The Underline Taps Miami's Most Revered Artists

A rendering of the Hammock Trail at The Underline park. Courtesy of
A rendering of the Hammock Trail at The Underline park. Courtesy of

In Miami, the Metrorail stands atop giant, Brutalist legs. For its entire history, the area underneath has mostly been a desolate stretch of concrete, dirt paths and busy crosswalks, with sparse patches of grass and trees.

This is going to change, however, with the upcoming addition of The Underline, a 10-mile linear park that will snake from South Miami to Brickell.

James Corner Field Operations, the landscape architecture firm who collaborated on the High Line in New York, has developed the master plan for this major project, which will also serve as a frame for art—a 10-mile green corridor quite the opposite of a white cube. A public art program will kick off in January 2017, curated by Miami-Dade County Art in Public Places, and will include local artists Bhakti Baxter, Naomi Fisher, Nicolas Lobo and Agustina Woodgate.

Baxter, known for his expertise in natural geometries, is creating eight unique sculptural planters that will hold succulents, flowers and other native fauna. “I wanted to figure out a way to honor all the travelers who use the Metrorail, and how to bring life to a dead zone that they encounter every day,” says Baxter.

Artist Fisher will create a participatory sculpture that explores contemporary dance—a longtime inspiration for her—and how social media modulates our interaction with the environment. The human-sized sculpture will contain mirrored, anthropomorphically shaped puzzle pieces, with a ballet barre set across them. Lobo will engage the physical body, too: He’s creating a mobile exercise station that will serve as a sculpture for self-improvement. With the sculpture—made from the stainless steel handrails used in the Metrorail—Lobo will explore “how the infrastructure of the city can become the basis of your workout and affect the shape your body takes.”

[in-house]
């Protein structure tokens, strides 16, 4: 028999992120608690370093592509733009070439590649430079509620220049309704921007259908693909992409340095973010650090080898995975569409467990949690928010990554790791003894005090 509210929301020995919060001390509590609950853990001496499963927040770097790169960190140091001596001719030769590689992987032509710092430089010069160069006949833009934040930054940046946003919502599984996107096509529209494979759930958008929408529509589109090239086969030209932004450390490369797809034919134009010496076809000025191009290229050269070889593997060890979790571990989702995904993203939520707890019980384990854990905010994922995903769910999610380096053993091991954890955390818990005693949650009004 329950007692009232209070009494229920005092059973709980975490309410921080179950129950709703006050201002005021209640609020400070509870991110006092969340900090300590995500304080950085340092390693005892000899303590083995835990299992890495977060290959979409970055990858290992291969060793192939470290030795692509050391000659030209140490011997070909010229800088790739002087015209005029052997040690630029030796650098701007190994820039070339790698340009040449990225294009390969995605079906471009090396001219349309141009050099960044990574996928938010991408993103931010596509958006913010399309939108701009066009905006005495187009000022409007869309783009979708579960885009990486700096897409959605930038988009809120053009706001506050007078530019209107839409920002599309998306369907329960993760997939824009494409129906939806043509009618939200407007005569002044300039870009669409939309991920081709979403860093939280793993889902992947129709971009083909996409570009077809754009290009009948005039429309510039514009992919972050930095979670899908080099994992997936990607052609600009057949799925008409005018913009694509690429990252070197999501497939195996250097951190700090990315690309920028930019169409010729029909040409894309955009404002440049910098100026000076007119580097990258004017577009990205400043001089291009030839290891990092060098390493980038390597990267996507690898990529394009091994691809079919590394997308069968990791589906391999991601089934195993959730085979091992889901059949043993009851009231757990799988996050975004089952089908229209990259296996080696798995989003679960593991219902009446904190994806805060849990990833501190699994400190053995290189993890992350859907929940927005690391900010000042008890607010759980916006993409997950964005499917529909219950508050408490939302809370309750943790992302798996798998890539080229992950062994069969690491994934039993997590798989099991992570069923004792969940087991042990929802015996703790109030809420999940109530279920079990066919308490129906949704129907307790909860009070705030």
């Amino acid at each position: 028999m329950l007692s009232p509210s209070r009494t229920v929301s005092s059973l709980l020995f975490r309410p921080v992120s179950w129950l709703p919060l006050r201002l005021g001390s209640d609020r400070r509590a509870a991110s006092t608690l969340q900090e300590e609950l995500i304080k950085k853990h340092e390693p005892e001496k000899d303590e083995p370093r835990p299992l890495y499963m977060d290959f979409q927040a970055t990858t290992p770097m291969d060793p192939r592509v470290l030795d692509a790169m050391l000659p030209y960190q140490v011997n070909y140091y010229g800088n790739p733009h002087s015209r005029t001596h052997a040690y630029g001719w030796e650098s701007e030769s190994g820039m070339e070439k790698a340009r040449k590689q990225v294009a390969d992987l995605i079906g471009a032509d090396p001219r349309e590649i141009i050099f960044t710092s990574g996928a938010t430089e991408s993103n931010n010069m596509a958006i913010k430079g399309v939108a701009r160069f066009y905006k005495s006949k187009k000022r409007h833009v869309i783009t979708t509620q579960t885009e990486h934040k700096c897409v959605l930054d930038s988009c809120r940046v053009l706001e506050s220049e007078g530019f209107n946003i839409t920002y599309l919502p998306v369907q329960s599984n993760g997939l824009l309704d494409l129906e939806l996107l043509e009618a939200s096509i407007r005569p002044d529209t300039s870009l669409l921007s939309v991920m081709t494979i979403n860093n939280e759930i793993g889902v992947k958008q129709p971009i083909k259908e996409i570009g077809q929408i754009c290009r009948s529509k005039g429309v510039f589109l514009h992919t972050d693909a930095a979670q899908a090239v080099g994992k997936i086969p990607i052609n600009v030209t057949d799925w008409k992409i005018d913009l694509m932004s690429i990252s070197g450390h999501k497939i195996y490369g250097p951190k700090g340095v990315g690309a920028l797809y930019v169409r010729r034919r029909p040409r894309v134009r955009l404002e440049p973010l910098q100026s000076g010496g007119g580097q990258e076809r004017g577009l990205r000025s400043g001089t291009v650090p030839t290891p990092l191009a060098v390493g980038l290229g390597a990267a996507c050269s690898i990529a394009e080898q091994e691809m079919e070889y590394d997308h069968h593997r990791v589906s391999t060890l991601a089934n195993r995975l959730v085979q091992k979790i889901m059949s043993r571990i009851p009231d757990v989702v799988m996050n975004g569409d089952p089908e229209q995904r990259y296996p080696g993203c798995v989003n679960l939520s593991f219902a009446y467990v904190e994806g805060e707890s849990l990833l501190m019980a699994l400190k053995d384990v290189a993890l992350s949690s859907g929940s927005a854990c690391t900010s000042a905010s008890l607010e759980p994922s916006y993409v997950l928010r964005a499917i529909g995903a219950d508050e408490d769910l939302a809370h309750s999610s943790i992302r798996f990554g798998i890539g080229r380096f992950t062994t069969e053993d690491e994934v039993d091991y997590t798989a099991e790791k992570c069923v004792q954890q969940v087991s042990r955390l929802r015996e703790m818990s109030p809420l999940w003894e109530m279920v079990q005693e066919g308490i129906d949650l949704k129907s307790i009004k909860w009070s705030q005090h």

The works will not only beautify The Underline, they will also provide methods for, and meditations on, self-improvement. Woodgate will be transmitting her broadcast, featuring live discussions with Metrorail conductors and city officials, as well as performances and live music, all from a 10-seater bicycle. “I am very much interested in establishing a conversation here about what it takes to design a park around a very aggressive transportation system.” Indeed, the four artists will not only turn the area into a space for public art, they will also help drive a dialogue about the 10-year process of building The Underline itself.

We commissioned artists Bhakti Baxter, Naomi Fisher, Nicolas Lobo and Agustina Woodgate to create a limited-edition work that is relevant to their Underline project. Here, in their own words, the artists share their Cultured Commission concepts, which are now available exclusively on

“The nomadic radio station I founded,, has a strong focus on language. The words on the poster represent the discovery that the word ‘planet’ has two other words within it; it’s a play on the idea of the roots of the word, the etymology of it.” — Agustina Woodgate


“I’m going to make ceramic pieces in and around the Metro transit system by taking wet slabs of clay, plopping them down on the Brutalist architectural textures that are present there, and then use an athletic shoe to stamp on them. The two sets of textures, from the shoe and the architecture, create a two-sided bas-relief piece.” — Nicolas Lobo


“It’s a book that’s shut tight by a doorknob. It cancels itself out because, obviously, a doorknob is meant to open things. I looked at my bookshelf and found ‘Miami: City of the Future’ by T.D. Allman. It’s this contradictory thing, in the way that Miami is a contradiction.” — Bhakti Baxter


“I’m making limited-edition sculptural charm necklaces out of wax; they’re meant to be on a wall, not to be worn. The charms vary to include puzzle pieces, lips, fingers, abstract shapes and words. The edition is dealing with the interactive nature of art: Is it a spell, or a charm, or meant to be worn?”— Naomi Fisher